Director: John Harrison
Writer: John Harrison
Cast: Larry Manetti, Charles Knapp, Kate Charleson, Tony Montesian, Michael Freeman, Catherine Battistone, and Paul Sparer
Composer: Ken Lauber
Air Date: 2/2/1986
Desperate to promote his novels, author Junior P. Harmon (Larry Manetti) responds to an ad from Alex Kellaway (Charles Knapp)—an eccentric, morbidly obese agent. Though initially pleased with Kellaway’s offer, Junior soon discovers that a lucrative writing career will be more difficult, and bizarre, than he had assumed.
A clever satire on the publishing industry, “Printer’s Devil” will appeal to struggling writers everywhere. That being said, the primary trope employed by John Harrison (e.g. animal sacrifice played for laughs) will no doubt offend those of a delicate disposition.
Having exemplified the qualities of a devilish figure, the late Charles Knapp should be commended for his performance. Especially worth mentioning is that Alex Kellaway frequently stuffs himself with food and lounges in bed while conducting business, thereby humorously contrasting any physical limitations with his occult power over others.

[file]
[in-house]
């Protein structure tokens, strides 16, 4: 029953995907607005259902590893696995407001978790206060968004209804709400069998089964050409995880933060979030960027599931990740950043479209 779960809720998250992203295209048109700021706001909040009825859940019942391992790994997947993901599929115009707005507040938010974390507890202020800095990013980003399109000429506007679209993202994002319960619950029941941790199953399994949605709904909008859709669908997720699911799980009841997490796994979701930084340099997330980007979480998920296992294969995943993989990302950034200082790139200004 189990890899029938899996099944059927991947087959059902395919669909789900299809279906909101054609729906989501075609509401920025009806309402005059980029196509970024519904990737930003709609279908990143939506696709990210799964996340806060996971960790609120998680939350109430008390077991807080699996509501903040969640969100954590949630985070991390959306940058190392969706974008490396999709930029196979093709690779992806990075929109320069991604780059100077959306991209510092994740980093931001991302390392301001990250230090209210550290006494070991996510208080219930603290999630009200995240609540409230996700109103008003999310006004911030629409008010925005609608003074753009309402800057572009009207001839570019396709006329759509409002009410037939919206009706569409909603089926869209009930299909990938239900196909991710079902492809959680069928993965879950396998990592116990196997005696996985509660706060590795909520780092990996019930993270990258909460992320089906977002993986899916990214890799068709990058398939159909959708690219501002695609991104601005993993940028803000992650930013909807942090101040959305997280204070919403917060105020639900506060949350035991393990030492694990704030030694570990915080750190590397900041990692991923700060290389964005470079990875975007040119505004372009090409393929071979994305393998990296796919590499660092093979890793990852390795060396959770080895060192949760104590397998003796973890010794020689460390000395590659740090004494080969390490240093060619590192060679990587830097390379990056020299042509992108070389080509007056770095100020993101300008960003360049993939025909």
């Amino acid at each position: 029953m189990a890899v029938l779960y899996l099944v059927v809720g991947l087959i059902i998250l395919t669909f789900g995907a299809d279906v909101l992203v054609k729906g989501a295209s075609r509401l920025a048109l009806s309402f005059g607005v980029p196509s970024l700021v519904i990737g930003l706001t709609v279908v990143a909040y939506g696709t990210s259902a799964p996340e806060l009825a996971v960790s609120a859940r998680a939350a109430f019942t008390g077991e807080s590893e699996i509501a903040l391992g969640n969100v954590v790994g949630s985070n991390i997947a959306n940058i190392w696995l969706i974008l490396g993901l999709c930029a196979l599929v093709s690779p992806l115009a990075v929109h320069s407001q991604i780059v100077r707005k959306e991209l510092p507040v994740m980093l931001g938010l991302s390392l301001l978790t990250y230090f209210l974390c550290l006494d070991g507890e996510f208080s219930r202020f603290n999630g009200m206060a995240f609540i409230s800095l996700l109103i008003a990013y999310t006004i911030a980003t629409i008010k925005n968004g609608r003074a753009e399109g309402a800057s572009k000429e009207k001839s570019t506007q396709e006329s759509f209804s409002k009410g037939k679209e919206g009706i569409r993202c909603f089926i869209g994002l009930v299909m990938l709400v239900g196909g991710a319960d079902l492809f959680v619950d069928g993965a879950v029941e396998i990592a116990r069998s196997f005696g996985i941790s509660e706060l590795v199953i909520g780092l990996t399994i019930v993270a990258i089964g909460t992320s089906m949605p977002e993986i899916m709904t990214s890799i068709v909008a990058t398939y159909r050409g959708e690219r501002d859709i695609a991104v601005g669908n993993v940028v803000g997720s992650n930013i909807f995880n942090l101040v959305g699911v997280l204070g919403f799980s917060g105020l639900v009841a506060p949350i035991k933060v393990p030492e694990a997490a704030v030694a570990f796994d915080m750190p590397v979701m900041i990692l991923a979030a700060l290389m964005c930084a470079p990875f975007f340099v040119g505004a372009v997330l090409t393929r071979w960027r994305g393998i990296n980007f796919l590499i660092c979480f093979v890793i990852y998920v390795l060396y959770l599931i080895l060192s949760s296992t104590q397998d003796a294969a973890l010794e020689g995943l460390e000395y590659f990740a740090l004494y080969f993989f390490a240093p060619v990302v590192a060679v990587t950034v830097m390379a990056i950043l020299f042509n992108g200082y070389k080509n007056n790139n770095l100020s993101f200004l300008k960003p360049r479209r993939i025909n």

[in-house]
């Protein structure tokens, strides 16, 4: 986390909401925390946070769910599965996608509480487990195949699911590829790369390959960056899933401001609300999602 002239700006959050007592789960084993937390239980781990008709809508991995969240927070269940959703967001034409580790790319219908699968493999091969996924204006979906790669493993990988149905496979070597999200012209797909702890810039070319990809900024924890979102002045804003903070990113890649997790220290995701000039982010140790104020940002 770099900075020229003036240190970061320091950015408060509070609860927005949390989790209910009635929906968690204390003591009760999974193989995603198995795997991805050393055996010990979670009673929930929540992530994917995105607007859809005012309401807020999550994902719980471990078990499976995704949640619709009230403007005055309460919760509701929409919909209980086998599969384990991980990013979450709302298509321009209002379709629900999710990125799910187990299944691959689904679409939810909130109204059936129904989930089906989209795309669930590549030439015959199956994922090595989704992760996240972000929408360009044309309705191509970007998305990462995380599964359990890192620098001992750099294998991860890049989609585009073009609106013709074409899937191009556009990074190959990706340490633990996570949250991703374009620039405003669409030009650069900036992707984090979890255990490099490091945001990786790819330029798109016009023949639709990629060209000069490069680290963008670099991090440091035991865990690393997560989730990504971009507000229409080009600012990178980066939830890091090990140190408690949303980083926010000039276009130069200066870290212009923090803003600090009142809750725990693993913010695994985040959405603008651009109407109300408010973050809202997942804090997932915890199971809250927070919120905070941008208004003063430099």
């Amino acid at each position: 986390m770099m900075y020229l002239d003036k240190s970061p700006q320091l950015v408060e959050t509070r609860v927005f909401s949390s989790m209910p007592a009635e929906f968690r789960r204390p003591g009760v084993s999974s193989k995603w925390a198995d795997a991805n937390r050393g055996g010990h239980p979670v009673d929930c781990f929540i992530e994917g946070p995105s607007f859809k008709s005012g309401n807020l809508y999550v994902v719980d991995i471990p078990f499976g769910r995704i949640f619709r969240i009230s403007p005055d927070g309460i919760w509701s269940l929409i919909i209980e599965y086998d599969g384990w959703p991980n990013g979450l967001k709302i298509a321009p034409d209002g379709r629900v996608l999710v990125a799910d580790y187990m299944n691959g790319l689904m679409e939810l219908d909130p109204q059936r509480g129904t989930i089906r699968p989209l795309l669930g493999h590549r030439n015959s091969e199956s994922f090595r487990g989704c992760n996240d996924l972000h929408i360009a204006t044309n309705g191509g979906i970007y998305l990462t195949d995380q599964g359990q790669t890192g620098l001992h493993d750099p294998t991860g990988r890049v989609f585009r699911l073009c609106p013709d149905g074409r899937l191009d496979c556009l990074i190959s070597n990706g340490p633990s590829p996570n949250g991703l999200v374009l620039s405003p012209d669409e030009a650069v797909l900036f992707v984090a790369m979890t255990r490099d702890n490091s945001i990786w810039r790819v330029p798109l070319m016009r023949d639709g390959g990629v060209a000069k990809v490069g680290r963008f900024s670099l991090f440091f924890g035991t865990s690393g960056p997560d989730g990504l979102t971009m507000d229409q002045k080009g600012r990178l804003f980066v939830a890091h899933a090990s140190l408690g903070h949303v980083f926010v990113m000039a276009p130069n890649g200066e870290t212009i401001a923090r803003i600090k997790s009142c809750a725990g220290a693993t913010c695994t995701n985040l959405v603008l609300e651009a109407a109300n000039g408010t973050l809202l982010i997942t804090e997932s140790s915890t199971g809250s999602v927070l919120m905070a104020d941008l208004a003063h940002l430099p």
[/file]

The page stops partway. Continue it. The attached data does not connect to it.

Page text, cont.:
When prompted by his new agent, Junior slaughters a variety of exotic animals—a technique that, according to Alex Kellaway, works to improve the “magic” of a writer’s craft. In a serious setting, the animal sacrifice theme could realistically disturb even the most extreme of horror buffs; however, by complementing Junior’s implied cruelty with a satirical and sometimes overtly comedic tone, “Printer’s Devil” makes for an utterly tasteless viewing experience. Furthermore, Junior is never punished for committing crimes of a grotesque nature—an aspect that may unsettle Tales from the Darkside enthusiasts with a compelling sense of justice.
Despite the addition of a cruel narrative device, “Printer’s Devil” contains an effective tongue-in-cheek commentary on the lengths to which dedicated writers will go in order to sell a manuscript—including, though not limited to, “sacrificing” artistic vision to create a commercially viable product.
“Printer’s Devil” is an uneven Tales from the Darkside entry. While Junior’s character transition may amuse audiences of a morbid inclination, sensitive fans will likely wish to avoid this episode for reasons outlined earlier.
Overall Quality: 5/10
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